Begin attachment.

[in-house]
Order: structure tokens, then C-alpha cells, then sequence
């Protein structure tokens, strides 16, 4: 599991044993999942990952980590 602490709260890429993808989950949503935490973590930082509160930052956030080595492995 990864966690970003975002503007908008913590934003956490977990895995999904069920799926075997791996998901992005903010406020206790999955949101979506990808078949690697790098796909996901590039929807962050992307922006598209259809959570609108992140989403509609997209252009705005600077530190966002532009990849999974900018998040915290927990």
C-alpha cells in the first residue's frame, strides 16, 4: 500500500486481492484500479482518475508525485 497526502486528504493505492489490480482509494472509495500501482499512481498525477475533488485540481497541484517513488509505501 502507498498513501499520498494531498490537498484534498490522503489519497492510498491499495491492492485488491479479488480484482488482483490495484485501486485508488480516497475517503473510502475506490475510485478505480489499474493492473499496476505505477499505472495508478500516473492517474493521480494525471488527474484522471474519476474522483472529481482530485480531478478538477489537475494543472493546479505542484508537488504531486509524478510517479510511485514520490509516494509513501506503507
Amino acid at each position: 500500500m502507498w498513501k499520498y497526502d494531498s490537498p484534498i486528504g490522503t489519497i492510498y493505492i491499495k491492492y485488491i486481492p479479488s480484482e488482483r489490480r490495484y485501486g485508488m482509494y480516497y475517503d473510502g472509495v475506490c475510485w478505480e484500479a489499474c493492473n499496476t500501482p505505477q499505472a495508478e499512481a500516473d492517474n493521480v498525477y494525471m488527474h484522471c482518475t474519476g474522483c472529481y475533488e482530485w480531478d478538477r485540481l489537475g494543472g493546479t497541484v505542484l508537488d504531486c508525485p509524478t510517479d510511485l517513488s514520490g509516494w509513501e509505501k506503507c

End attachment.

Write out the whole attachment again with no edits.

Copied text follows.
[in-house]
Order: structure tokens, then C-alpha cells, then sequence
């Protein structure tokens, strides 16, 4: 599991044993999942990952980590 602490709260890429993808989950949503935490973590930082509160930052956030080595492995 990864966690970003975002503007908008913590934003956490977990895995999904069920799926075997791996998901992005903010406020206790999955949101979506990808078949690697790098796909996901590039929807962050992307922006598209259809959570609108992140989403509609997209252009705005600077530190966002532009990849999974900018998040915290927990």
C-alpha cells in the first residue's frame, strides 16, 4: 500500500486481492484500479482518475508525485 497526502486528504493505492489490480482509494472509495500501482499512481498525477475533488485540481497541484517513488509505501 502507498498513501499520498494531498490537498484534498490522503489519497492510498491499495491492492485488491479479488480484482488482483490495484485501486485508488480516497475517503473510502475506490475510485478505480489499474493492473499496476505505477499505472495508478500516473492517474493521480494525471488527474484522471474519476474522483472529481482530485480531478478538477489537475494543472493546479505542484508537488504531486509524478510517479510511485514520490509516494509513501506503507
Amino acid at each position: 500500500m502507498w498513501k499520498y497526502d494531498s490537498p484534498i486528504g490522503t489519497i492510498y493505492i491499495k491492492y485488491i486481492p479479488s480484482e488482483r489490480r490495484y485501486g485508488m482509494y480516497y475517503d473510502g472509495v475506490c475510485w478505480e484500479a489499474c493492473n499496476t500501482p505505477q499505472a495508478e499512481a500516473d492517474n493521480v498525477y494525471m488527474h484522471c482518475t474519476g474522483c472529481y475533488e482530485w480531478d478538477r485540481l489537475g494543472g493546479t497541484v505542484l508537488d504531486c508525485p509524478t510517479d510511485l517513488s514520490g509516494w509513501e509505501k506503507c